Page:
Professional mathematicians, scientists and engineers have plenty of important issues to discuss with a government that might have been expected to bring fresh thinking to higher education and research policy, and could have been spared the depressing necessity of responding to the extraordinary views of the minister responsible for these matters, Baroness Blackstone (THES, October 17).
Mathematics graduates, to take one example, have no difficulty in finding employment, and are in tremendous demand in sectors such as finance that earn billions for the economy. To suggest that we should not attempt to reverse any decline in the number of students studying mathematics at university is both foolish and irresponsible.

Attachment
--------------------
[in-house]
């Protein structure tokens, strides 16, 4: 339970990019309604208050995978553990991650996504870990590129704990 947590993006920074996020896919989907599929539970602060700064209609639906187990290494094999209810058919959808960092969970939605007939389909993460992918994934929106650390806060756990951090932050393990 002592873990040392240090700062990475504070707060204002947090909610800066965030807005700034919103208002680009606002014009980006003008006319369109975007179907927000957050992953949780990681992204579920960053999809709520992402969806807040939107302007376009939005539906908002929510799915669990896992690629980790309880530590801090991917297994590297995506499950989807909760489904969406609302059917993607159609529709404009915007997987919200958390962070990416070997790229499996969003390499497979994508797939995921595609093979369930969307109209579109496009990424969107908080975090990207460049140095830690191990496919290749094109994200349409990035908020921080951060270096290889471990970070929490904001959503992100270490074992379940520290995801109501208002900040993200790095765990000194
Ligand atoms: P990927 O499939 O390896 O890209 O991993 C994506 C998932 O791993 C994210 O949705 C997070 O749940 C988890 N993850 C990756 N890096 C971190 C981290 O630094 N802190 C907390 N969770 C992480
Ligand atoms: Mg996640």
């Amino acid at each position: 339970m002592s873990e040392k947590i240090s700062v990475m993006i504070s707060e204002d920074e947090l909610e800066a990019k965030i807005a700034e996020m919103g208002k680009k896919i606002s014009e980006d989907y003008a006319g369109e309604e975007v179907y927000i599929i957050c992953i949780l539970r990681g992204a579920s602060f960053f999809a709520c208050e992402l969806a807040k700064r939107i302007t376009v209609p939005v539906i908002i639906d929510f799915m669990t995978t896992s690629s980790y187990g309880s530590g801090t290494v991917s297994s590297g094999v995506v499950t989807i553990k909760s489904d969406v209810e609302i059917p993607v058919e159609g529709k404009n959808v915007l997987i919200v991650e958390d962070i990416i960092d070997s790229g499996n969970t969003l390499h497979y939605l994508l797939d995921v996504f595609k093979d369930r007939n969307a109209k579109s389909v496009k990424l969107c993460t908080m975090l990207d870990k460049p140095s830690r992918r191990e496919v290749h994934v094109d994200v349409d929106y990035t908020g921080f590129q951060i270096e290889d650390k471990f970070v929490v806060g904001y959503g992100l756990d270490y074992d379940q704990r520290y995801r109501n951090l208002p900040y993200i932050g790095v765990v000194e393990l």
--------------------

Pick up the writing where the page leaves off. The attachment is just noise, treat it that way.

What is needed is the opposite: the government should conduct a broad examination of the teaching of mathematics in schools to discover what needs to be done both to encourage more students to take mathematics and related courses at university and to redress the fall in recent years in the level of mathematical skills of university entrants.
The London Mathematical Society, the Institute of Mathematics and its Applications and the Royal Statistical Society have already tried, but failed, to establish a dialogue on these matters with the Department for Education and Employment.
John Ball. President. London Mathematical Society